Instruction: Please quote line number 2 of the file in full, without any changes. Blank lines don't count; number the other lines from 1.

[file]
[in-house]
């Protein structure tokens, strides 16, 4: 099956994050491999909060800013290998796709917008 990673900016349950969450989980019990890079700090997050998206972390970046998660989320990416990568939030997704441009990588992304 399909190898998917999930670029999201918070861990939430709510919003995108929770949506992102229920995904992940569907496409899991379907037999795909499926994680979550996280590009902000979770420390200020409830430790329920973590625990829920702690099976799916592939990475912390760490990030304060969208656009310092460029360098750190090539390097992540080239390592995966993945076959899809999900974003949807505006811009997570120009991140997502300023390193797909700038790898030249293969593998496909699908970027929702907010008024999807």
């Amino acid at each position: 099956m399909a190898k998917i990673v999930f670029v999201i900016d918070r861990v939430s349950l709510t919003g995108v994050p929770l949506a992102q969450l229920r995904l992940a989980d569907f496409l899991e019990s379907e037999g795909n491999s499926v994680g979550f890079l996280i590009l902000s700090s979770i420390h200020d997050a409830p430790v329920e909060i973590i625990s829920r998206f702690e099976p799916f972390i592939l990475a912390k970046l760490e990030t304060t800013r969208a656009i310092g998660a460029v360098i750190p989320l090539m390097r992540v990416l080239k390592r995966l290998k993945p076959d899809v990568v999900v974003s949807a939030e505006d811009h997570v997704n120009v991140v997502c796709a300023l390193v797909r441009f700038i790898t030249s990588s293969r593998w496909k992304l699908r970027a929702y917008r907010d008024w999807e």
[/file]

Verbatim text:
């Protein structure tokens, strides 16, 4: 099956994050491999909060800013290998796709917008 990673900016349950969450989980019990890079700090997050998206972390970046998660989320990416990568939030997704441009990588992304 399909190898998917999930670029999201918070861990939430709510919003995108929770949506992102229920995904992940569907496409899991379907037999795909499926994680979550996280590009902000979770420390200020409830430790329920973590625990829920702690099976799916592939990475912390760490990030304060969208656009310092460029360098750190090539390097992540080239390592995966993945076959899809999900974003949807505006811009997570120009991140997502300023390193797909700038790898030249293969593998496909699908970027929702907010008024999807």